Consider a class of system described by following set of equations:

${\dot {x}}_{1}=f_{1}(x_{1},x_{2})+\varepsilon g_{1}(x_{1},x_{2},\varepsilon ),\,$ $\varepsilon {\dot {x}}_{2}=f_{2}(x_{1},x_{2})+\varepsilon g_{2}(x_{1},x_{2},\varepsilon ),\,$ $x_{1}(0)=a_{1},x_{2}(0)=a_{2},\,$ with $0<\varepsilon <\!\!<1$ . The second equation indicates that the dynamics of $x_{2}$ is much faster than that of $x_{1}$ . A theorem due to Tikhonov states that, with the correct conditions on the system, it will initially and very quickly approximate the solution to the equations

${\dot {x}}_{1}=f_{1}(x_{1},x_{2}),\,$ $f_{2}(x_{1},x_{2})=0,\,$ $x_{1}(0)=a_{1},\,$ on some interval of time and that, as $\varepsilon$ decreases toward zero, the system will approach the solution more closely in that same interval.

### Examples in space

In fluid mechanics, the properties of a slightly viscous fluid are dramatically different outside and inside a narrow boundary layer. Thus the fluid exhibits multiple spatial scales.

Reaction–diffusion systems in which one reagent diffuses much more slowly than another can form spatial patterns marked by areas where a reagent exists, and areas where it does not, with sharp transitions between them. In ecology, predator-prey models such as

$u_{t}=\varepsilon u_{xx}+uf(u)-vg(u),\,$ $v_{t}=v_{xx}+vh(u),\,$ where $u$ is the prey and $v$ is the predator, have been shown to exhibit such patterns.

### Algebraic equations

Consider the problem of finding all roots of the polynomial $p(x)=\varepsilon x^{3}-x^{2}+1$ . In the limit $\varepsilon \to 0$ , this cubic degenerates into the quadratic $1-x^{2}$ with roots at $x=\pm 1$ . Substituting a regular perturbation series

$x(\varepsilon )=x_{0}+\varepsilon x_{1}+\varepsilon ^{2}x_{2}+\cdots$ in the equation and equating equal powers of $\varepsilon$ only yields corrections to these two roots:

$x(\varepsilon )=\pm 1+{\frac {1}{2}}\varepsilon \pm {\frac {5}{8}}\varepsilon ^{2}+\cdots .$ To find the other root, singular perturbation analysis must be used. We must then deal with the fact that the equation degenerates into a quadratic when we let $\varepsilon$ tend to zero, in that limit one of the roots escapes to infinity. To prevent this root from becoming invisible to the perturbative analysis, we must rescale $x$ to keep track with this escaping root so that in terms of the rescaled variables, it doesn't escape. We define a rescaled variable $x={\frac {y}{\varepsilon ^{\nu }}}$ where the exponent $\nu$ will be chosen such that we rescale just fast enough so that the root is at a finite value of $y$ in the limit of $\varepsilon$ to zero, but such that it doesn't collapse to zero where the other two roots will end up. In terms of $y$ we have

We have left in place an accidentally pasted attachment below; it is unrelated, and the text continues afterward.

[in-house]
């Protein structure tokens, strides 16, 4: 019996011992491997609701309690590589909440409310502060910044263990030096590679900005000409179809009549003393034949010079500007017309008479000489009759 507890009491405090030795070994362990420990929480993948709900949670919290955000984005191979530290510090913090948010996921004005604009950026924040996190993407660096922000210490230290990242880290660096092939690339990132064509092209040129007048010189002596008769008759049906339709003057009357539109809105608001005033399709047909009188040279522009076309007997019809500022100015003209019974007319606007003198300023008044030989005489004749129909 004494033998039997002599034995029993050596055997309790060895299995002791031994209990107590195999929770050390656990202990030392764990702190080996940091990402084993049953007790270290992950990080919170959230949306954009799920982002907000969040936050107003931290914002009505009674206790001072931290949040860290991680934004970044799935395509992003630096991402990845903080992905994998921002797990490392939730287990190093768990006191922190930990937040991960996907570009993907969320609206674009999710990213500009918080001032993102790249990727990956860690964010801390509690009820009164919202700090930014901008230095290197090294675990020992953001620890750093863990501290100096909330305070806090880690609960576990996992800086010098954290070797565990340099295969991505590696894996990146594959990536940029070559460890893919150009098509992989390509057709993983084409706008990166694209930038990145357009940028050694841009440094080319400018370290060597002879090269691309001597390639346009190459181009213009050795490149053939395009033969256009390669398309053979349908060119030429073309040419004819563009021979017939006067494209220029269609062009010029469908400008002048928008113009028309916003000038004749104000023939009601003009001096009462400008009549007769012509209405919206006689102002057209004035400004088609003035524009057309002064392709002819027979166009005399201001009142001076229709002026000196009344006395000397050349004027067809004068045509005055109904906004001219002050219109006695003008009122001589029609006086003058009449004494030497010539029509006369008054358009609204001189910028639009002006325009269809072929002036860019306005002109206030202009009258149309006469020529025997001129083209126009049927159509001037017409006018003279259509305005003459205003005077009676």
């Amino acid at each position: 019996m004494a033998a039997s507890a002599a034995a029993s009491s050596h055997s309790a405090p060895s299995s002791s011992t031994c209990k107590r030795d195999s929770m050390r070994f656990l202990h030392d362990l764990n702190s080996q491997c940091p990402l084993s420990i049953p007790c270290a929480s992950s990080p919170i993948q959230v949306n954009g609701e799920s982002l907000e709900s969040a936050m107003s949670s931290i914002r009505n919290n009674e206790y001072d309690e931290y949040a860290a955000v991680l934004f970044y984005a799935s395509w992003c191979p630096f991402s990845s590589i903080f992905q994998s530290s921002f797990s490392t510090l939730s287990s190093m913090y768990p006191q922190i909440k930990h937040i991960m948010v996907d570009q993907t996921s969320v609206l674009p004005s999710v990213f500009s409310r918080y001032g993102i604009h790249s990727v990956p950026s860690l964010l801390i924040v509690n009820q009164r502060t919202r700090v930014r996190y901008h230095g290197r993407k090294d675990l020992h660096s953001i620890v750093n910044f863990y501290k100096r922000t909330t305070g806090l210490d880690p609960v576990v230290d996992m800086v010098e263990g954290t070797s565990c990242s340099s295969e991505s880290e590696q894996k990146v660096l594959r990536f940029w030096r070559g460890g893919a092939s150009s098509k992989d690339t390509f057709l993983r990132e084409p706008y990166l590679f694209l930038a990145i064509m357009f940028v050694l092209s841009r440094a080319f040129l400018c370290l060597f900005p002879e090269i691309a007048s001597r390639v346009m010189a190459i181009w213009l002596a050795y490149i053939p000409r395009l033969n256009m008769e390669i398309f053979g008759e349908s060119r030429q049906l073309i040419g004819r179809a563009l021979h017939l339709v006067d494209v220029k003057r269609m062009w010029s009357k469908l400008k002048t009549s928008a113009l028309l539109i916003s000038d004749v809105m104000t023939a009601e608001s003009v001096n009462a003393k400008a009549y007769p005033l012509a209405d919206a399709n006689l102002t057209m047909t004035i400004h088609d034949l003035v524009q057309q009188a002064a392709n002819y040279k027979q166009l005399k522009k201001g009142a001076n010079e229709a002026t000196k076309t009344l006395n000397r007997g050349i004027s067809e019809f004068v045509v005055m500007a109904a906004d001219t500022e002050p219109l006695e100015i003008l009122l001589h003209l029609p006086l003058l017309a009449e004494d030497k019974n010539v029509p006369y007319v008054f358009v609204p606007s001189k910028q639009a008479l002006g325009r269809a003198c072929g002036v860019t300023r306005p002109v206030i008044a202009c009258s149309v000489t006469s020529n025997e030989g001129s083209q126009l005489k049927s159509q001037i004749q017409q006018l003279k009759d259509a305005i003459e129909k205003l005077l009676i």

$y^{3}-\varepsilon ^{\nu -1}y^{2}+\varepsilon ^{3\nu -1}=0.$ We can see that for $\nu <1$ the $y^{3}$ is dominated by the lower degree terms, while at $\nu =1$ it becomes as dominant as the $y^{2}$ term while they both dominate the remaining term. This point where the highest order term will no longer vanish in the limit $\varepsilon$ to zero by becoming equally dominant to another term, is called significant degeneration; this yields the correct rescaling to make the remaining root visible. This choice yields

$y^{3}-y^{2}+\varepsilon ^{2}=0.$ Substituting the perturbation series

$y(\varepsilon )=y_{0}+\varepsilon ^{2}y_{1}+\varepsilon ^{4}y_{2}+\cdots$ yields

$y_{0}^{3}-y_{0}^{2}=0.$ We are then interested in the root at $y_{0}=1$ ; the double root at $y_{0}=0$ are the two roots that we've found above that collapse to zero in the limit of an infinite rescaling. Calculating the first few terms of the series then yields

$x(\varepsilon )={\frac {y(\varepsilon )}{\varepsilon }}={\frac {1}{\varepsilon }}-\varepsilon -2\varepsilon ^{3}+\cdots .$